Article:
This will indeed break down a "Berlin Wall" but it is a pity that the opportunity is not being taken to remove the other artificial barrier between purchaser and provider. This has no remaining purpose if the market is to go, and if it is retained so will be much of the market and its attendant bureaucracy.
The glaring omission is any reference to democratic accountability. There seems little point in reforming appointments to trust boards and health authorities on Nolan principles if 90 per cent of the budget (and therefore the power) is in the hands of GP collectives. To whom will the latter be responsible? Better to combine the GP collectives with the public health expertise of existing health authorities, which should have boards properly accountable to the people of the area.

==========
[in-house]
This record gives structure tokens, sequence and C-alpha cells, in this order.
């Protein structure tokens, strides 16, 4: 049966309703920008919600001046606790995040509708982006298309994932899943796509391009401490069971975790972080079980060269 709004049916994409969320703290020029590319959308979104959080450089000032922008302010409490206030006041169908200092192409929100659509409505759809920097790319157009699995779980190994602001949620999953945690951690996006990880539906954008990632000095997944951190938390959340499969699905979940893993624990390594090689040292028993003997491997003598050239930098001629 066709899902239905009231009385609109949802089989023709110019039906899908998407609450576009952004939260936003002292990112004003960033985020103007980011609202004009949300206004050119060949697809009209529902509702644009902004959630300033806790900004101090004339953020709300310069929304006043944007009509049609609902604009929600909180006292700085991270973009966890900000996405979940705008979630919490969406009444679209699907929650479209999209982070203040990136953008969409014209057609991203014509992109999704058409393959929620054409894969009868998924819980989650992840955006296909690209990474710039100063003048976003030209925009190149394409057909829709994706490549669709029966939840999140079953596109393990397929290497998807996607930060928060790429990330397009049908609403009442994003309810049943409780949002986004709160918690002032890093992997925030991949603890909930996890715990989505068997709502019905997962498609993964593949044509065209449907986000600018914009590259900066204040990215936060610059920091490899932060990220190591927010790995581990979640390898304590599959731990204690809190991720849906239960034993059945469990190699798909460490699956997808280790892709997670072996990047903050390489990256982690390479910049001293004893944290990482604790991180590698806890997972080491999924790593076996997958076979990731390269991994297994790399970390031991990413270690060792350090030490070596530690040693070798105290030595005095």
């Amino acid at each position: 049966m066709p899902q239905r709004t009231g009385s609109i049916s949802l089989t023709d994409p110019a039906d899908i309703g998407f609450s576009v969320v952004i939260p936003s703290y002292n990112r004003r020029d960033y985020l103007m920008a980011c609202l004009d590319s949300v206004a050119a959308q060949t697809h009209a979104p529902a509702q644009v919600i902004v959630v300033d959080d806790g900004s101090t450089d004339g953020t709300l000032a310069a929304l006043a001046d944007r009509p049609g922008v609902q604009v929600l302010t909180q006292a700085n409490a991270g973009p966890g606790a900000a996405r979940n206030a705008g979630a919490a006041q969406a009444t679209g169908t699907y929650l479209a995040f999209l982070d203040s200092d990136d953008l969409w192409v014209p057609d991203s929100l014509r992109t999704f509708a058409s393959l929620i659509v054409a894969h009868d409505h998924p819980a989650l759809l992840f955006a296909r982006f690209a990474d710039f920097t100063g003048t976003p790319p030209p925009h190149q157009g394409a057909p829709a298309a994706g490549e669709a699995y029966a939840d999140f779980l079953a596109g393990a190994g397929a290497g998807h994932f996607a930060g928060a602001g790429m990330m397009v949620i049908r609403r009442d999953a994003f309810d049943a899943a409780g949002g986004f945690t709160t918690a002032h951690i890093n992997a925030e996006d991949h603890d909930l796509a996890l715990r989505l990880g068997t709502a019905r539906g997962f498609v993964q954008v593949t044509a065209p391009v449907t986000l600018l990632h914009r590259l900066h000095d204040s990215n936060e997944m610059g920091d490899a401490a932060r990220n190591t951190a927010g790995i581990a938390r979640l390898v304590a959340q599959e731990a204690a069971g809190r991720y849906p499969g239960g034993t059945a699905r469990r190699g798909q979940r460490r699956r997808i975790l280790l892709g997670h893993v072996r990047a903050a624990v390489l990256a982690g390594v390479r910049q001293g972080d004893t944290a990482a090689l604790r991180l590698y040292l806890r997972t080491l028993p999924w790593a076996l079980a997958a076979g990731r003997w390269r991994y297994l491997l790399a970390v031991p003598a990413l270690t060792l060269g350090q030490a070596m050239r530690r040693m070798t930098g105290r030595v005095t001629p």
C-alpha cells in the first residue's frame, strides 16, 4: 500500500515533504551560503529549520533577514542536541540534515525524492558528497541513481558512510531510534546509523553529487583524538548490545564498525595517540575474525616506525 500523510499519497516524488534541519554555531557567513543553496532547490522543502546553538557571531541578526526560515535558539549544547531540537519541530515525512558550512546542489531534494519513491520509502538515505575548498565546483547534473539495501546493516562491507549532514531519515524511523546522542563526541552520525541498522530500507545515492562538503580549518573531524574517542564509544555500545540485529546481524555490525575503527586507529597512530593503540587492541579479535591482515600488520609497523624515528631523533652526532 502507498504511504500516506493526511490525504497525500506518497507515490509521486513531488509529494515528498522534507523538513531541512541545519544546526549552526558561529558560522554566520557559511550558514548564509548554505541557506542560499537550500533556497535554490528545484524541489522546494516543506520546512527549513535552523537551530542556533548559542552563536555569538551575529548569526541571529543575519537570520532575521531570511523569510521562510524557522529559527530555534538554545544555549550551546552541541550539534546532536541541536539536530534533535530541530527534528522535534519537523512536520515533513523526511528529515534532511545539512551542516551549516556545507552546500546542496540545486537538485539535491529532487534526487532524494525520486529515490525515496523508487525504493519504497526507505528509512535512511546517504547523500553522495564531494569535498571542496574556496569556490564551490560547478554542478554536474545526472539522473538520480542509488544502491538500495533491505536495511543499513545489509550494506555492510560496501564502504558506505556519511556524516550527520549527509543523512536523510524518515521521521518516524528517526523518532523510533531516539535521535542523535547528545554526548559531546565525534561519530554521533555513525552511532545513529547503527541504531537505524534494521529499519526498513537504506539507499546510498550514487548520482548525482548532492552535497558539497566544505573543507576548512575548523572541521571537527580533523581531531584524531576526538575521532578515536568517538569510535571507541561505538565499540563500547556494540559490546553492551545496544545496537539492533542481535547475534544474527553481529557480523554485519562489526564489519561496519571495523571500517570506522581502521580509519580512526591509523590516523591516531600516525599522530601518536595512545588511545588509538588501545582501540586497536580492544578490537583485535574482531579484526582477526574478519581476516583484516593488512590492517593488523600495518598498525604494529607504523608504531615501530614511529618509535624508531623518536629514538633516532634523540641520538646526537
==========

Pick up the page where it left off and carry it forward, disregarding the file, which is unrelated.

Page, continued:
Removal of competition between trusts probably removes the need for trust boards, with further savings. The tighter management from "the centre" which is envisaged as replacing that competition raises the question of where that managerial function will lie. It strengthens the argument for a powerful and accountable health authority.
National Health Service Consultants' Association
Great Bourton, Oxfordshire